The Grand Hotel San Marino was simply perfect – an amazing view from the balcony of the mountains, delicious food at the restaurant and an extremely help staff. Upon arrival after being awed by the bright lights I decided to check out the restaurant. I ordered the Menu of Tradition which consisted of bread to start, Italian salami with mousse of cheese, potato gnocchi with porchini mushrooms and gratinated green lasagne, the second course claimed a small mix of grilled meat from the territory and seasonal vegetables. Dessert was homemade cake with mascarpone and coffee cream. It was a little overwhelming all the first plates I would eat that night, but I ate like the locals and feasted for quite some time. When I requested my typical espresso, I also received some powdered biscuits. It was unbelievable for 25 euro. Needless to say, I was unable to have breakfast the next morning. On my last evening in San Marino, I decided to return to the hotel restaurant and it was recommended I try to the fish tasting plates, which consisted of Scottish salmon with brioche bread and curls of butter, tar-tare of sea bass marinated in soy and lime, swordfish carpaccio with pink pepper as an appetizer, noodles drawn in bronze with local sepia, clams, mussels and calamari as a first plate, the second catch was an assortment of grilled local sea fish and dessert was a lemon sorbet with a caramelized piece of fruit and a coconut cookie. The food was simply amazing, high-value and very well-priced. I would only imagine as tourism season begins the menus are adjusted.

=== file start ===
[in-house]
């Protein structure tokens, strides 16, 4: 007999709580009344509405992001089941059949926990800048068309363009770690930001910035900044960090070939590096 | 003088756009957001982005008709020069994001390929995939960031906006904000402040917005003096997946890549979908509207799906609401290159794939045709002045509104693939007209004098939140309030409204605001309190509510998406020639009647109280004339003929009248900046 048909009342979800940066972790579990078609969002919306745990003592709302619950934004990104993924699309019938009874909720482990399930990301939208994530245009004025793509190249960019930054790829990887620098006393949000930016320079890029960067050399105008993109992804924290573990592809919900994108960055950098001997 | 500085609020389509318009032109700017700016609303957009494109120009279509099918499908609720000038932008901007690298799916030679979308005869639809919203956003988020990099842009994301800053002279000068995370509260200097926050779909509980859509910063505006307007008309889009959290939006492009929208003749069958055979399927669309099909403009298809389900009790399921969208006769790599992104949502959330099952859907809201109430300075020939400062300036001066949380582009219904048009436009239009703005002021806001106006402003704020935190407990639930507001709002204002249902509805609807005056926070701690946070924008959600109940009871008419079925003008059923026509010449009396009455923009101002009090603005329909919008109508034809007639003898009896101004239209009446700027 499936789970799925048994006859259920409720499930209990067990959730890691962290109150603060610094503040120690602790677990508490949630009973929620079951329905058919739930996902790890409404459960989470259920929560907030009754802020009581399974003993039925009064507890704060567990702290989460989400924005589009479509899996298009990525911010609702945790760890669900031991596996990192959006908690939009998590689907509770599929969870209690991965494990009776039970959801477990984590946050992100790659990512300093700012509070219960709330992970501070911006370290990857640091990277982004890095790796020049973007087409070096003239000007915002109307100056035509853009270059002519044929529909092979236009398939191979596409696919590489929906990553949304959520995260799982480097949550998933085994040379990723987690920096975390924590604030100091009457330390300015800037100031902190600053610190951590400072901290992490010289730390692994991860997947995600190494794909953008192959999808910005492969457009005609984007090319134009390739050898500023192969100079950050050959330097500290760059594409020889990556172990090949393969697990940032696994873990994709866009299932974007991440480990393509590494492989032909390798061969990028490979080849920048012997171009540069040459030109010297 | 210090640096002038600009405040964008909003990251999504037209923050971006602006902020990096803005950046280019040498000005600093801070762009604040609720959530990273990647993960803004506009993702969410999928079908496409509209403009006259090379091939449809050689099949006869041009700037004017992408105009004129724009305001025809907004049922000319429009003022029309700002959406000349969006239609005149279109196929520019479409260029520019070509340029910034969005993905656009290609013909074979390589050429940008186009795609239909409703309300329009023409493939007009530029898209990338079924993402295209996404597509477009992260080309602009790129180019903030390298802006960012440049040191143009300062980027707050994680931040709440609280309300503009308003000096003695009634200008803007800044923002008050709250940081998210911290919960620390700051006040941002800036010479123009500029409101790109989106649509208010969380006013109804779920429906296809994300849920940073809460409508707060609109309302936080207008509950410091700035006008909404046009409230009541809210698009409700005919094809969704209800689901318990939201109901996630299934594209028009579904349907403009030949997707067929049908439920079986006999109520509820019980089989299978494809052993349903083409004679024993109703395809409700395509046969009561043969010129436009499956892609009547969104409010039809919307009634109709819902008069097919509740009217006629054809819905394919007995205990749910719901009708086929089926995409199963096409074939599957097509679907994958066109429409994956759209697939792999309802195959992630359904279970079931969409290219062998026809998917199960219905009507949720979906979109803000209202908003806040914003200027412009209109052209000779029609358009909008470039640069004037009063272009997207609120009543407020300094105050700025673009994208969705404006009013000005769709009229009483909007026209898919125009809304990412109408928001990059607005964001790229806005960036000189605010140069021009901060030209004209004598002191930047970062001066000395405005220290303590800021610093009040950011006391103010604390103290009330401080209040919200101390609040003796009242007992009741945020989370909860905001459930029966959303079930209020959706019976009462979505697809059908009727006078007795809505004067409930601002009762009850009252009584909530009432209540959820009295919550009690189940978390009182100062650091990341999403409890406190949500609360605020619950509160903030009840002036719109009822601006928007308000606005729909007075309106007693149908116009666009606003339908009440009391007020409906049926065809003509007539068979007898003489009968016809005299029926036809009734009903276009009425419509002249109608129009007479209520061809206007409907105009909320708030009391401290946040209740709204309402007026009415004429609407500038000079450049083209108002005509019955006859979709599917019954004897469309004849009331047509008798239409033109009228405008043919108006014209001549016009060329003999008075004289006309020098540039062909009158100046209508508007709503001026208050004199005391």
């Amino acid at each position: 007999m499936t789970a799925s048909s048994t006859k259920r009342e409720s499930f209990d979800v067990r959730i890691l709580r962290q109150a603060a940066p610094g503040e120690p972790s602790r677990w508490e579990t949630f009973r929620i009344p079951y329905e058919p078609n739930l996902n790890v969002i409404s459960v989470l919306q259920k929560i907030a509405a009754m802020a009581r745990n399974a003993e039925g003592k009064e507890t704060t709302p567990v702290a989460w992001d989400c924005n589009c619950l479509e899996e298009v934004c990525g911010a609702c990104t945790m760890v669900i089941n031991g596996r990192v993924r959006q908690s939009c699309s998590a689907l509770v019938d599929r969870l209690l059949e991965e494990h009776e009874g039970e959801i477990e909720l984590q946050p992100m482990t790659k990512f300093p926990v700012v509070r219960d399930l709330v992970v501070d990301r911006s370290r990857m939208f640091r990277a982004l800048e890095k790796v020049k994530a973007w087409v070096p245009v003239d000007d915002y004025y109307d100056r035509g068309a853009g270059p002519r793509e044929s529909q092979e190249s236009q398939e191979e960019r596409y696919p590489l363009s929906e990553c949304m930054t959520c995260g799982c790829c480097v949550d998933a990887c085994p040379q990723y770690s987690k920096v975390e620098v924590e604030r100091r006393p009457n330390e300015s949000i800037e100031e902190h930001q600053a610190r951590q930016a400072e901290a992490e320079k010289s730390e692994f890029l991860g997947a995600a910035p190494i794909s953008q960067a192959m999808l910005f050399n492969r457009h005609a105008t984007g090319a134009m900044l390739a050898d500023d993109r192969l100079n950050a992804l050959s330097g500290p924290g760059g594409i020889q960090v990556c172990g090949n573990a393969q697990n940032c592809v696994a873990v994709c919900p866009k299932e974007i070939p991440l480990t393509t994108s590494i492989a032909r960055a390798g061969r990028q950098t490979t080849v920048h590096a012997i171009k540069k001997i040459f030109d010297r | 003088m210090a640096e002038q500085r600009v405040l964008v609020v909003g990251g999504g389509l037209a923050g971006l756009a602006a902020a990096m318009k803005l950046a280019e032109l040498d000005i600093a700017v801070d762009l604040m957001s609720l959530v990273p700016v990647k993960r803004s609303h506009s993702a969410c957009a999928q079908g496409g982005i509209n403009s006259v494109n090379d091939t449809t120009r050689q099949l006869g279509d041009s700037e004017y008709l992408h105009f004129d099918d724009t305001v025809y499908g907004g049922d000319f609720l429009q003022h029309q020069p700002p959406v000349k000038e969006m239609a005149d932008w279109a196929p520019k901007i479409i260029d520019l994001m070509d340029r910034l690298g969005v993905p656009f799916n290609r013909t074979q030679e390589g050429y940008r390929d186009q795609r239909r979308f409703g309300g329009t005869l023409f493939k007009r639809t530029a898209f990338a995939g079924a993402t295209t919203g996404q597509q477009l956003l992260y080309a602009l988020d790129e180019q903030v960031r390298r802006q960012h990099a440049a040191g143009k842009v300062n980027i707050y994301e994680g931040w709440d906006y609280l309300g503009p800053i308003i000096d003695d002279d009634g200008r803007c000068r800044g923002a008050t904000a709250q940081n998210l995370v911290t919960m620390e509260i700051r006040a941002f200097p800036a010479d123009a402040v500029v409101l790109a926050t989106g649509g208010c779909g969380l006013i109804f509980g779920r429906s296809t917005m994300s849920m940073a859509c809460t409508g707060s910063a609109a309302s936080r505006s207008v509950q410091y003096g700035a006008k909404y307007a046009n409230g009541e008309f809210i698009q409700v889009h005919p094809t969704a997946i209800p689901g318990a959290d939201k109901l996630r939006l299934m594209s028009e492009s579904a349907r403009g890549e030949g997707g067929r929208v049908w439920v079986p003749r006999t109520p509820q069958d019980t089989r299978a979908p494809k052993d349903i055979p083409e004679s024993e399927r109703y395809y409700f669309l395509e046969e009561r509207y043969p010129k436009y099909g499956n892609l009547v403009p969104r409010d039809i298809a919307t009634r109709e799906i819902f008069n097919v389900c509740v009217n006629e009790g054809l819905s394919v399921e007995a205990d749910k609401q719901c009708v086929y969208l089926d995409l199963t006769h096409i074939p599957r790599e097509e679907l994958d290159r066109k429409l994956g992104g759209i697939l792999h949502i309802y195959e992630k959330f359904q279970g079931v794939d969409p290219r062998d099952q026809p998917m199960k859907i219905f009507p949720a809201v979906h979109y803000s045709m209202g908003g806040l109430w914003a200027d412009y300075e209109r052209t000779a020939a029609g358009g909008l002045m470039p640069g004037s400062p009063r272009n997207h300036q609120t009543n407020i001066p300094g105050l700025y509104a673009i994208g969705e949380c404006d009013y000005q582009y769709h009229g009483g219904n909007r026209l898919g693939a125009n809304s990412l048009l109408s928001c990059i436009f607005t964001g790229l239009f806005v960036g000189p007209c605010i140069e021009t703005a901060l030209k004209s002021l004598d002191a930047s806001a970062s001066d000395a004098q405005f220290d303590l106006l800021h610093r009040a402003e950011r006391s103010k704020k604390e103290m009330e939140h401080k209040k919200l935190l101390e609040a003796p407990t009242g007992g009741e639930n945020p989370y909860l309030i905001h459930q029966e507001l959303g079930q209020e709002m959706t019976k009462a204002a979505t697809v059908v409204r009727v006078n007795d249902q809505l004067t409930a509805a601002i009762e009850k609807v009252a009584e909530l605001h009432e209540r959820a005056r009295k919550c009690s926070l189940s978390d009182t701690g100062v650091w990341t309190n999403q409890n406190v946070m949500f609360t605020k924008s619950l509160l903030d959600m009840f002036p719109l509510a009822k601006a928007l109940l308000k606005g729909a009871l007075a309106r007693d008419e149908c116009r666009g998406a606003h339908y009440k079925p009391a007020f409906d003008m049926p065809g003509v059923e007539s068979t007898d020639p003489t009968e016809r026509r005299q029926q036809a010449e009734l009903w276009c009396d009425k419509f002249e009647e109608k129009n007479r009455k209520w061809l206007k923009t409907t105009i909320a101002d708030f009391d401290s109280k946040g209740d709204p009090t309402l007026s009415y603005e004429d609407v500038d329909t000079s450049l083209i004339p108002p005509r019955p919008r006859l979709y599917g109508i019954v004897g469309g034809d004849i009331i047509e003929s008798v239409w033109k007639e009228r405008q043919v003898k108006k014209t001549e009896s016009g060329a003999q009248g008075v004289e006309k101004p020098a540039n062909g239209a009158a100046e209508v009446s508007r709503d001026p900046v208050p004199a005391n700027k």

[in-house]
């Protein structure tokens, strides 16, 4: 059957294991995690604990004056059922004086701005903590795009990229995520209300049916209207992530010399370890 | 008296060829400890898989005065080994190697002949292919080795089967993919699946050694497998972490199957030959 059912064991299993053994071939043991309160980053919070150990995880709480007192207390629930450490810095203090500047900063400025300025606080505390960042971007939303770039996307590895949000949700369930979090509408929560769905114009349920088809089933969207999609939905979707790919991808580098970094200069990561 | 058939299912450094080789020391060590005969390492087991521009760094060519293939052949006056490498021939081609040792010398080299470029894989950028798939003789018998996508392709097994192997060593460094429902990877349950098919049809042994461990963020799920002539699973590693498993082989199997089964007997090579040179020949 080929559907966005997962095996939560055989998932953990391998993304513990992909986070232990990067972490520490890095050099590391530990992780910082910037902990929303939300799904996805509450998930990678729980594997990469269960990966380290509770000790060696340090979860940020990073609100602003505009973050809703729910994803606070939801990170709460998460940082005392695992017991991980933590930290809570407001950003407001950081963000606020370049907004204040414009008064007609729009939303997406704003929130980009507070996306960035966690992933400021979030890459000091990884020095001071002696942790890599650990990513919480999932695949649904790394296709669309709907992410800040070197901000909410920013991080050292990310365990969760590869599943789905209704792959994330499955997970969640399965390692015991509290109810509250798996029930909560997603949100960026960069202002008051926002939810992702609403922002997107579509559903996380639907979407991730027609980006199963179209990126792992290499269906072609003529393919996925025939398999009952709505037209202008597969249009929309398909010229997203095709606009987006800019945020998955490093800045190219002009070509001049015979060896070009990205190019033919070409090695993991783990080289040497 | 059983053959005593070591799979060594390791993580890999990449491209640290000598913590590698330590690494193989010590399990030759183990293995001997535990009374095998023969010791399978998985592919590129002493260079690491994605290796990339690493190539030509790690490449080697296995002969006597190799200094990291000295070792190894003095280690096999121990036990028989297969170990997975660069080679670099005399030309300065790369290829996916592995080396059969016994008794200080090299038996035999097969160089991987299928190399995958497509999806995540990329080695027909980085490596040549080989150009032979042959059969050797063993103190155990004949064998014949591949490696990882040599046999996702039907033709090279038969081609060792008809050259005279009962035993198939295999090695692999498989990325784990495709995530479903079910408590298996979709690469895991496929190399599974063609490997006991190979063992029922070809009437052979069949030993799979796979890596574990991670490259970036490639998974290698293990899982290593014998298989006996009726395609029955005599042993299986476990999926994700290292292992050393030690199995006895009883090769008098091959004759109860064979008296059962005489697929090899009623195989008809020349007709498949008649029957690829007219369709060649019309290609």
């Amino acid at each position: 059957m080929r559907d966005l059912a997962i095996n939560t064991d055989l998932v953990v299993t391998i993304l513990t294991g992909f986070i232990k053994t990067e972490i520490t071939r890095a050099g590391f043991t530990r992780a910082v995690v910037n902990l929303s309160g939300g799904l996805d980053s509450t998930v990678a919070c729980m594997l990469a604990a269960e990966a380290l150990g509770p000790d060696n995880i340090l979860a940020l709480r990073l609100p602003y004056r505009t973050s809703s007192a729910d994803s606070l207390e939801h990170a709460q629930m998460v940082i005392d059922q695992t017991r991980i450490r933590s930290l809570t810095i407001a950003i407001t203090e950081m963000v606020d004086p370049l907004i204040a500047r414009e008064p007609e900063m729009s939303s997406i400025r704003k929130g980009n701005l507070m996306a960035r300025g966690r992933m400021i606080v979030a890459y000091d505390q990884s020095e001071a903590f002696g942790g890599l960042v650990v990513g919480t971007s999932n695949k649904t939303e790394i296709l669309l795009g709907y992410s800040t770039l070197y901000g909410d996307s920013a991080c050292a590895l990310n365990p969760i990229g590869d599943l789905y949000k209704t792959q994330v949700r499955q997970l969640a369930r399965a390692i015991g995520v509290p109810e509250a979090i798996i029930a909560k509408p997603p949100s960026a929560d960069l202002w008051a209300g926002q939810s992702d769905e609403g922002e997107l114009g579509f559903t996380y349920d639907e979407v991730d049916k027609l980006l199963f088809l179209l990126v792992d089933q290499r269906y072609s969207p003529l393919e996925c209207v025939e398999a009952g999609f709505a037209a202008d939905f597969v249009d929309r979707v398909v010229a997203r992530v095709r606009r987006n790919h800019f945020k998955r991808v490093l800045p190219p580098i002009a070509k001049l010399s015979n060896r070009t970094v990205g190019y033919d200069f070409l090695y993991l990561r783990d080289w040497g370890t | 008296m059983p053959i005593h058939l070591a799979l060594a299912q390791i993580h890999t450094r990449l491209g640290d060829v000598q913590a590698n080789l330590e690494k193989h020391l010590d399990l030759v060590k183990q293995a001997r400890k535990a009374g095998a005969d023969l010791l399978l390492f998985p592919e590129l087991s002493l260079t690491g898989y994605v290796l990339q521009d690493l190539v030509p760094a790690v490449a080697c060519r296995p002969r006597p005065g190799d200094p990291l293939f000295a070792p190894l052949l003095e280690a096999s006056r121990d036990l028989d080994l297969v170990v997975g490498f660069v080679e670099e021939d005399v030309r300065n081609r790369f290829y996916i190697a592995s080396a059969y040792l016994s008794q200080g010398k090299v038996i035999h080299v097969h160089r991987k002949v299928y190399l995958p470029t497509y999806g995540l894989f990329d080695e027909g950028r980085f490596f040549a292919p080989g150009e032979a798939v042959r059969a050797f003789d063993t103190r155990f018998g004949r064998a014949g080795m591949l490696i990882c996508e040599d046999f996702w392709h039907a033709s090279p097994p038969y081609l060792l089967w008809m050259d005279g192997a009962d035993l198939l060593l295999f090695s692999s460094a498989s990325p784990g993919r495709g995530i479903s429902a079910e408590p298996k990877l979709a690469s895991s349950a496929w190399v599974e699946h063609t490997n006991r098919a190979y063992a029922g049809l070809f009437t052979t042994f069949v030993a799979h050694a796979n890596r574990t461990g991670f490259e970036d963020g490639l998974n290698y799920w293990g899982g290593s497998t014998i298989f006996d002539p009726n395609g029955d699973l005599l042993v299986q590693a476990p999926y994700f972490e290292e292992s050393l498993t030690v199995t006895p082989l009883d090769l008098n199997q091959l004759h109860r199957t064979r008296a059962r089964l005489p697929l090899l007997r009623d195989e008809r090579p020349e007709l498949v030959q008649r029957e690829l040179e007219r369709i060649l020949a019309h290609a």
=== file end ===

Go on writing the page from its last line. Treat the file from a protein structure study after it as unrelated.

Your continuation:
The morning or evening views were so enjoyable. I just would sit and read and sometimes just stare off into the distance, reflecting upon the Maltese experience, the wonder of San Marino and the next steps of my journey. I would also get lost in local author and Newfoundland and Labrador’s favourite storyteller, Earle B. Pilgrim as I turned the pages of the Day of Varrick Frissell. It was intriguing to read about the tragic event on the sealing ship the Viking of the Great Northern Peninsula that should have brought so much more promise and attention with a film crew getting the last images needed for a film “White Thunder” that would be produced and distributed by Paramount Pictures.
I enjoy reading on vacation and this time I decided to take a little piece of home with me. Exploring San Marino was easy by foot, but one has to be prepared to walk up and down multiple stairs or inclines given the terrain of this fortress city.
There are three towers that are a must when visiting, getting panoramic views, seeing the gardens or visiting the museums. such as the armory in tower two. There is a nature park that allows you to circle around the city and give you a tranquil feeling of being in the great outdoors. I toured the palace and House of Parliament, cathedrals, museums, galleries and shops. I enjoyed a couple of local brews and a nicely prepared diavola pizza. There are more than 20 sites and attractions listed on their map and I was able to see most of them, enjoying the walk down to the Museum of Natural History but taking the cable car back up to the main city.
The San Marino guide was a great publication outlining the area attractions, local business and events. There is still value in print and publication to promote a region to travellers. No question, there were times when I felt I was the only tourist in San Marino, but there were others enjoying the peacefulness of the countryside. Tourism is peak during the summer, but in San Marino they too treat it as a year-round business. It lives up to its slogan of serenity and for me – a mountain of relaxation. If you want a couple of amazing days to rejuvenate, add San Marino to your list.
The next leg of my travels took me to Expo 2015 in Milan, Italy!
Live Rural NL –
Christopher Mitchelmore, MHA